Assad hopes that the Bush administration will show its gratitude by forgiving Syria’s other misdeeds, such as its sponsorship of 10m Palestinian terrorist organizations and its intervention in Iraq. He asked Egyptian president Mubarak this week to intercede with Washington in his favor as well persuading the Middle East Quartet to give him a place on the Palestinian-Israel road map to peace.
The Syrian ruler, though unlikely to be let off lightly, might have gained points from his army’s exit from Lebanon had he acted in good faith. However, according to our sources, he assigned General Rustum Ghazaleh, head of Syria’s intelligence station in Lebanon, to set up a joint Syrian-Lebanese network with the Lebanese internal security chief, Gamal al Sayed that will maintain Syria’s intelligence grip on Lebanon and set limits for the US-Saudi hold on Beirut.
DEBKA-Net-Weekly‘s military and counter-terror sources have discovered the Hizballah matching Syria’s military movements by rolling up its positions and removing many of its lookout posts along the Israeli frontier and avoiding outright provocations of Israel. But, like the Syrians, the Hizballah may be changing its tactics, but not its goals or ways. General secretary Sheikh Hassan Nasrallah, is in the midst of a struggle for control of the smuggling routes of drugs, arms and money inside Lebanon and across the Middle East and Persian Gulf. He looks like achieving his objective in the short term thanks to the powerful and far-flung intelligence network the terrorist organization maintains in the region, in North and South America, Europe and Western and Eastern Africa. But he and Hizballah’s Iranian and Syrian sponsors are at the same time pumping fighting strength, explosives and cash into Palestinian areas in the West bank and Gaza Strip, and sleeper cells into Israeli Arab communities. The new Syrian-Hizballah deployments have therefore had the effect of bringing Damascus-based Palestinian terrorists and the Hizballah threat much deeper in Palestinian territory and positioned for menacing Israel at point-blank range. Thus far, Washington has not responded.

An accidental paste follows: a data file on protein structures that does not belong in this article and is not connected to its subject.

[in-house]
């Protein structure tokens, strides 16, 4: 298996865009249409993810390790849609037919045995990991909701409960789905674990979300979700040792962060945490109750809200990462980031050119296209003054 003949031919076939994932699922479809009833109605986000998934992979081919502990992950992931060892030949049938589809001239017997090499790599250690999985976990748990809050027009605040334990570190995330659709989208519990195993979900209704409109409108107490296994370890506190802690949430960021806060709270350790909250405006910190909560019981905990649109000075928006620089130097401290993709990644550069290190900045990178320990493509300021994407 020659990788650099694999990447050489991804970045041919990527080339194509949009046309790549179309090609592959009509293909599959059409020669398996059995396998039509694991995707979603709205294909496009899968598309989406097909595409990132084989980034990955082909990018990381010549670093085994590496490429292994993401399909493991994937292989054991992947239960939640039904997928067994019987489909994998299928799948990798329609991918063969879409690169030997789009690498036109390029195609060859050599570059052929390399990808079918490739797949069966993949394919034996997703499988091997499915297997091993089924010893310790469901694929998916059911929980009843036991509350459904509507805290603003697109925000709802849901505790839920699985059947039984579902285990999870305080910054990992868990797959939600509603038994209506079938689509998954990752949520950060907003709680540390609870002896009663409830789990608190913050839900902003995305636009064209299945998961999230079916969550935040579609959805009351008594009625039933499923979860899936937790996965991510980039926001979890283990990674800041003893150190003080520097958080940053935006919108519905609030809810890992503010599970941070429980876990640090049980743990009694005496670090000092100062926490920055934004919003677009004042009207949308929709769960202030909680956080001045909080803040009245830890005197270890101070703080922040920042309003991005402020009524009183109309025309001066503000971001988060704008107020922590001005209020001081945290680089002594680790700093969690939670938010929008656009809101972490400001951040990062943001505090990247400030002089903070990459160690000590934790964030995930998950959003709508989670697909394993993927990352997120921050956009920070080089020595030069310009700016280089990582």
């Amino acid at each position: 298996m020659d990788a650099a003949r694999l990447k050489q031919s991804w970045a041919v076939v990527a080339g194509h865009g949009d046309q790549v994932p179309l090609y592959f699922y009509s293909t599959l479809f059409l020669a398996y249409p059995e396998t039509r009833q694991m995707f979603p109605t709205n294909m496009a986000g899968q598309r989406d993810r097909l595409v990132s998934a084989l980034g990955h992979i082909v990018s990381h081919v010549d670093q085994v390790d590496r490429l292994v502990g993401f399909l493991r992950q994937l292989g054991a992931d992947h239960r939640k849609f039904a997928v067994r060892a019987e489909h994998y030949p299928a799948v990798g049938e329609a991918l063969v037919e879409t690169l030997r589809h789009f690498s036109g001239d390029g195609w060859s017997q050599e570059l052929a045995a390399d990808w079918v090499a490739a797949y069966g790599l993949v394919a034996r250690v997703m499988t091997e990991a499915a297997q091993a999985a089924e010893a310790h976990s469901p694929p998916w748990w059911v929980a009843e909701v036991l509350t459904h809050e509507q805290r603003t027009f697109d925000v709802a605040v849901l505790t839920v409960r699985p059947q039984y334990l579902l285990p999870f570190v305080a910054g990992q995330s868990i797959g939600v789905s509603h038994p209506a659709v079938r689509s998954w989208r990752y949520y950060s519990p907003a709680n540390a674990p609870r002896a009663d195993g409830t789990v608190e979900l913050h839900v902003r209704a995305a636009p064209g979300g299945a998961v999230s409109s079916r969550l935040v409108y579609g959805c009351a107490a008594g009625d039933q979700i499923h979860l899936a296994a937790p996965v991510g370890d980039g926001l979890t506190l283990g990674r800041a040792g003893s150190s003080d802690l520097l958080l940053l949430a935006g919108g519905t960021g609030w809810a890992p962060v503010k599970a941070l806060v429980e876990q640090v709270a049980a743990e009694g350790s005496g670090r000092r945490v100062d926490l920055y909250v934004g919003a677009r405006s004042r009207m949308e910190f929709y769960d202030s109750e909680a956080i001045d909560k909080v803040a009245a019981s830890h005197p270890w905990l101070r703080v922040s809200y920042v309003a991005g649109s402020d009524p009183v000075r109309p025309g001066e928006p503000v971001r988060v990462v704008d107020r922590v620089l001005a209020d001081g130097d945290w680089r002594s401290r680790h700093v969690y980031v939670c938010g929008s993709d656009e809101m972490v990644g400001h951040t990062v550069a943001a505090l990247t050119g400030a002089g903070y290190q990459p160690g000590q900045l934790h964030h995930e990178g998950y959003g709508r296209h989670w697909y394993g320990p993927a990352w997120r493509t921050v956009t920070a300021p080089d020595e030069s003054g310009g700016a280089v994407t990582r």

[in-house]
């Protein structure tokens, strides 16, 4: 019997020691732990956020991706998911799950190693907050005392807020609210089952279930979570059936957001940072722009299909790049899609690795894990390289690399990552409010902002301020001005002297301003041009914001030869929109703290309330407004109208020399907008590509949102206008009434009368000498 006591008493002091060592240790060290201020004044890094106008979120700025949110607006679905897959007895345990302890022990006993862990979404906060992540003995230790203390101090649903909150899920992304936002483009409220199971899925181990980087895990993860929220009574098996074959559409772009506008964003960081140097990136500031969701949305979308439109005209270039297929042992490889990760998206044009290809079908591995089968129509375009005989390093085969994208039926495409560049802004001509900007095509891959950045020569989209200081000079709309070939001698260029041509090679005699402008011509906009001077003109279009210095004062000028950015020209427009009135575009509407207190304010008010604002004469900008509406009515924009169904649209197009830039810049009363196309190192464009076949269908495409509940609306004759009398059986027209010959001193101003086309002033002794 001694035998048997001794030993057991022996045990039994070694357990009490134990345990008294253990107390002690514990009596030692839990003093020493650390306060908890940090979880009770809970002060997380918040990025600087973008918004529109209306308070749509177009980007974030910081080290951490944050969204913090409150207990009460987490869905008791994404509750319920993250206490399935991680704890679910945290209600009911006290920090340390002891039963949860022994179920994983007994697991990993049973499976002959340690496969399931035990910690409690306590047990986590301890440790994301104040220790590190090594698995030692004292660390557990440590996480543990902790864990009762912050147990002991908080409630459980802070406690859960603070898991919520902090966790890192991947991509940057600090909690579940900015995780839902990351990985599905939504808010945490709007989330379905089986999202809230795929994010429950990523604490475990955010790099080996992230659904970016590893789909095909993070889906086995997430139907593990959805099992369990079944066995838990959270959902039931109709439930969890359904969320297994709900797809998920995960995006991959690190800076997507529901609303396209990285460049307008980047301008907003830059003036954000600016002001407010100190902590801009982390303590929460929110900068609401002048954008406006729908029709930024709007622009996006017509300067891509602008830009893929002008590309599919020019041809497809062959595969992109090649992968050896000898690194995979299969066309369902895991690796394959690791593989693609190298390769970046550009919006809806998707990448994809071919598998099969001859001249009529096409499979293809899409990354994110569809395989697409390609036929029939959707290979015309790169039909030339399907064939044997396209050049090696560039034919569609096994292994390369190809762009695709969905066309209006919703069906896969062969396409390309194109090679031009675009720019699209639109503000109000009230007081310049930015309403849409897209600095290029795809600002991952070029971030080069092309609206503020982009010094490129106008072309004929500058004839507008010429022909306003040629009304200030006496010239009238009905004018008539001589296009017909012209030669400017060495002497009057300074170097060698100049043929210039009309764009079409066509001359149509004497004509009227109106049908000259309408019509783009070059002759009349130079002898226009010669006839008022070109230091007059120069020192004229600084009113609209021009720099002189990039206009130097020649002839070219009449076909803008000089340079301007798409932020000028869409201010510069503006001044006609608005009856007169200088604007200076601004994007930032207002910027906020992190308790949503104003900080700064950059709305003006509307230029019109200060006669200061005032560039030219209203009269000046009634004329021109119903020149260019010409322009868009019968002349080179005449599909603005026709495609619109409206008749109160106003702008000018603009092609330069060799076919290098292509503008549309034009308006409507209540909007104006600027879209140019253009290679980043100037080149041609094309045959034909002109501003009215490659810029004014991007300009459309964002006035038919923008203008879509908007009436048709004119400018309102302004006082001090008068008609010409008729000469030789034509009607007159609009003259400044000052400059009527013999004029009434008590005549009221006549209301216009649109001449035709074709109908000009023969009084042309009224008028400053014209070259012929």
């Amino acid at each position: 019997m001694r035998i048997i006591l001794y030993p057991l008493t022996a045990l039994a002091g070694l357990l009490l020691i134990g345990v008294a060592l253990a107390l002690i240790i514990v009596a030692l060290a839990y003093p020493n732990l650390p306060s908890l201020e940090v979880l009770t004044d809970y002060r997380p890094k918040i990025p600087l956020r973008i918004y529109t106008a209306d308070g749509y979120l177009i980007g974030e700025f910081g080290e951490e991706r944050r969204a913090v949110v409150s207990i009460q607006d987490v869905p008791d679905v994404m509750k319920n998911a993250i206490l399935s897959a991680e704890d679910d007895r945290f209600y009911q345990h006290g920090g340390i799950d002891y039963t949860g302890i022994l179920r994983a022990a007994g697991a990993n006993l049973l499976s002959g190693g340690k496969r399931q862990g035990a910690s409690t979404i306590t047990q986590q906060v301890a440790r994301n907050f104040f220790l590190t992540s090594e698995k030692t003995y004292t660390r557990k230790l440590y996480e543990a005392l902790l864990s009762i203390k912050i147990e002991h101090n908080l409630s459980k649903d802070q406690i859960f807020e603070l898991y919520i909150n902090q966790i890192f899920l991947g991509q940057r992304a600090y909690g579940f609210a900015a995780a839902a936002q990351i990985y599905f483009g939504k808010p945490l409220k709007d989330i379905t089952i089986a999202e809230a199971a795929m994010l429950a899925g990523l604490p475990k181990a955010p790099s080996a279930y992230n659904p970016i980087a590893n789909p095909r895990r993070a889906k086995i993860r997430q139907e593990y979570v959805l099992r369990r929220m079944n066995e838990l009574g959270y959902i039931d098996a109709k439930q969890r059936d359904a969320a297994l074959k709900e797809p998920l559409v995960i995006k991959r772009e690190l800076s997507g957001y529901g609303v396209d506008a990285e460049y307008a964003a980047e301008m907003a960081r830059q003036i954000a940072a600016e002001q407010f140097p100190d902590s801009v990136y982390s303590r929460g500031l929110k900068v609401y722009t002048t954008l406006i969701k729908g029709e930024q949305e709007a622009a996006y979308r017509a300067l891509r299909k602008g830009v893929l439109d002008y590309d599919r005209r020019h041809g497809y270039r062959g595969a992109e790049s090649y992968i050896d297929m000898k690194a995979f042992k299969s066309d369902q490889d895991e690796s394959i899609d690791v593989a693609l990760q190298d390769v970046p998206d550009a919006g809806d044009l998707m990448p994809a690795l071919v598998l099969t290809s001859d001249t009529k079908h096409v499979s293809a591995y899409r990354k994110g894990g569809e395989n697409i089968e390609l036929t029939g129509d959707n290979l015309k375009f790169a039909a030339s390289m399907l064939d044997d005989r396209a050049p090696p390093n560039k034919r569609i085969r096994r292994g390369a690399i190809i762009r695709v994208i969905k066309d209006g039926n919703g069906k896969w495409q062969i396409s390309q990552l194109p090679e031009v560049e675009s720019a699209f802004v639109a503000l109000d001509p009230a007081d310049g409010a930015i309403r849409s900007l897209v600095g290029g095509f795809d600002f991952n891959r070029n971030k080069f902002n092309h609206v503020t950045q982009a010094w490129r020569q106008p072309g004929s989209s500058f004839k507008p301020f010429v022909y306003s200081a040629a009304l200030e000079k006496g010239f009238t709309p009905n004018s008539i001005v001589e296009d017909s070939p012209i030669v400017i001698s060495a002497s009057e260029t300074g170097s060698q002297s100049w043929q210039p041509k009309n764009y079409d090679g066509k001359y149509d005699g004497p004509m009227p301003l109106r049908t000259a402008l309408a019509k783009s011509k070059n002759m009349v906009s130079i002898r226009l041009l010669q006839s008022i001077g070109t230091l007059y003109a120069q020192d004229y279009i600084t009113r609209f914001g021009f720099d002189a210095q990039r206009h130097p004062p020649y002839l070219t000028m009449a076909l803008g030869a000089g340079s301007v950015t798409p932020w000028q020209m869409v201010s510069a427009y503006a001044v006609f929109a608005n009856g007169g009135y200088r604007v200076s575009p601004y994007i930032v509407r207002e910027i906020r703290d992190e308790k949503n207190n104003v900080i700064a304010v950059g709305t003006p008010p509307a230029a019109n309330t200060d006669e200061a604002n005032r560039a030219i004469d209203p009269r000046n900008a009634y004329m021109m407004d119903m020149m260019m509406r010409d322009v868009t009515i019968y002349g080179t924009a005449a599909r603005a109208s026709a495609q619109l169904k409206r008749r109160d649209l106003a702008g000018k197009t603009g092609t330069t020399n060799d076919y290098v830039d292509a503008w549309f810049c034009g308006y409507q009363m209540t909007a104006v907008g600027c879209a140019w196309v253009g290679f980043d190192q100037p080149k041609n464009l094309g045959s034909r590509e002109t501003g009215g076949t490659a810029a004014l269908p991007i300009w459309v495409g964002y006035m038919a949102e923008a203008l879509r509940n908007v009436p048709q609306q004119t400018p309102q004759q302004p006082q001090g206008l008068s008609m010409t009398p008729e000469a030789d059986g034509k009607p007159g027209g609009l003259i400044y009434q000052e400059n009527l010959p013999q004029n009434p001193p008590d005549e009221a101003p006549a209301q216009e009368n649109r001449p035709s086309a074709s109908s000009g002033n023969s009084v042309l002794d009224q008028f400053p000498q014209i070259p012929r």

Terrorist leaders return to Damascus
DEBKA-Net-Weekly‘s counter-terrorism sources revealed on July 4 the return of Hamas leaders Khaled Mashal and Musa Abu Marzuk and Ramadan Abdallah Shalah, head of the Iranian-backed Islamic Jihad, to Damascus last week. Their Syrian bases were reopened notwithstanding the Syrian president’s assurances to Washington in late April 2003 that the terrorists’ command centers had been shut down and their leaders sent out of Damascus.